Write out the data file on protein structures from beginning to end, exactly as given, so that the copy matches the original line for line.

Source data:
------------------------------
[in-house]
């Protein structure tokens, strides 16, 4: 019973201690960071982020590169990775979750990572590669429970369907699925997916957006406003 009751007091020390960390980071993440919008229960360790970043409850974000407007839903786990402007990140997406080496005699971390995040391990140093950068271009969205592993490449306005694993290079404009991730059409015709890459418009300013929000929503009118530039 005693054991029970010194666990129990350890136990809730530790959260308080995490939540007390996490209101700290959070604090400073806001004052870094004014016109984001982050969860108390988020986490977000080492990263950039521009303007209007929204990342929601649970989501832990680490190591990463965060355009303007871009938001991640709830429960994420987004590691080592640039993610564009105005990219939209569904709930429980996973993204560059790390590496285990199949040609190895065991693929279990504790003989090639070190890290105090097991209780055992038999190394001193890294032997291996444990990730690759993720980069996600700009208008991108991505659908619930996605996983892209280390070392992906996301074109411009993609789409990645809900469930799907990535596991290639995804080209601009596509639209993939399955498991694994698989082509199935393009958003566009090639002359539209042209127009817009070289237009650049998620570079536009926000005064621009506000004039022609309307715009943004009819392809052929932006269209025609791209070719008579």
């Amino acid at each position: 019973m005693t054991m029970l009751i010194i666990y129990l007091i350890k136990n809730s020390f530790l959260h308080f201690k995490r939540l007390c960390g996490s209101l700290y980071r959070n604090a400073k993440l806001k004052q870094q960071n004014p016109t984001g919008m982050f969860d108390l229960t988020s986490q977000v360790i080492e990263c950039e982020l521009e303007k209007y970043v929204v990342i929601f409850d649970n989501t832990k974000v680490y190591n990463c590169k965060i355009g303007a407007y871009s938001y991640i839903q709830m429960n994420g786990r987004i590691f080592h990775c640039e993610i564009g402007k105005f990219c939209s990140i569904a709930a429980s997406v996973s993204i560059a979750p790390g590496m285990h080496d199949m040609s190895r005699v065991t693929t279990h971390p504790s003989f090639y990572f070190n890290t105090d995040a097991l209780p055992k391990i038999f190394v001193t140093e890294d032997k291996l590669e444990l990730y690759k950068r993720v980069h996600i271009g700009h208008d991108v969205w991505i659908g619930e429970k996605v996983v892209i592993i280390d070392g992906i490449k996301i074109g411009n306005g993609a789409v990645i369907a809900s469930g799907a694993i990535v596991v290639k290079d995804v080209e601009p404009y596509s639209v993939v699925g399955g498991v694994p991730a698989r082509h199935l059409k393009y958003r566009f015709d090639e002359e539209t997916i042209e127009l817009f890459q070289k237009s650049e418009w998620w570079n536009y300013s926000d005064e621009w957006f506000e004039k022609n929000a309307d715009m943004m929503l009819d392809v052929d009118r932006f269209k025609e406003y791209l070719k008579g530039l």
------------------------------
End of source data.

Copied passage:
[in-house]
């Protein structure tokens, strides 16, 4: 019973201690960071982020590169990775979750990572590669429970369907699925997916957006406003 009751007091020390960390980071993440919008229960360790970043409850974000407007839903786990402007990140997406080496005699971390995040391990140093950068271009969205592993490449306005694993290079404009991730059409015709890459418009300013929000929503009118530039 005693054991029970010194666990129990350890136990809730530790959260308080995490939540007390996490209101700290959070604090400073806001004052870094004014016109984001982050969860108390988020986490977000080492990263950039521009303007209007929204990342929601649970989501832990680490190591990463965060355009303007871009938001991640709830429960994420987004590691080592640039993610564009105005990219939209569904709930429980996973993204560059790390590496285990199949040609190895065991693929279990504790003989090639070190890290105090097991209780055992038999190394001193890294032997291996444990990730690759993720980069996600700009208008991108991505659908619930996605996983892209280390070392992906996301074109411009993609789409990645809900469930799907990535596991290639995804080209601009596509639209993939399955498991694994698989082509199935393009958003566009090639002359539209042209127009817009070289237009650049998620570079536009926000005064621009506000004039022609309307715009943004009819392809052929932006269209025609791209070719008579």
């Amino acid at each position: 019973m005693t054991m029970l009751i010194i666990y129990l007091i350890k136990n809730s020390f530790l959260h308080f201690k995490r939540l007390c960390g996490s209101l700290y980071r959070n604090a400073k993440l806001k004052q870094q960071n004014p016109t984001g919008m982050f969860d108390l229960t988020s986490q977000v360790i080492e990263c950039e982020l521009e303007k209007y970043v929204v990342i929601f409850d649970n989501t832990k974000v680490y190591n990463c590169k965060i355009g303007a407007y871009s938001y991640i839903q709830m429960n994420g786990r987004i590691f080592h990775c640039e993610i564009g402007k105005f990219c939209s990140i569904a709930a429980s997406v996973s993204i560059a979750p790390g590496m285990h080496d199949m040609s190895r005699v065991t693929t279990h971390p504790s003989f090639y990572f070190n890290t105090d995040a097991l209780p055992k391990i038999f190394v001193t140093e890294d032997k291996l590669e444990l990730y690759k950068r993720v980069h996600i271009g700009h208008d991108v969205w991505i659908g619930e429970k996605v996983v892209i592993i280390d070392g992906i490449k996301i074109g411009n306005g993609a789409v990645i369907a809900s469930g799907a694993i990535v596991v290639k290079d995804v080209e601009p404009y596509s639209v993939v699925g399955g498991v694994p991730a698989r082509h199935l059409k393009y958003r566009f015709d090639e002359e539209t997916i042209e127009l817009f890459q070289k237009s650049e418009w998620w570079n536009y300013s926000d005064e621009w957006f506000e004039k022609n929000a309307d715009m943004m929503l009819d392809v052929d009118r932006f269209k025609e406003y791209l070719k008579g530039l």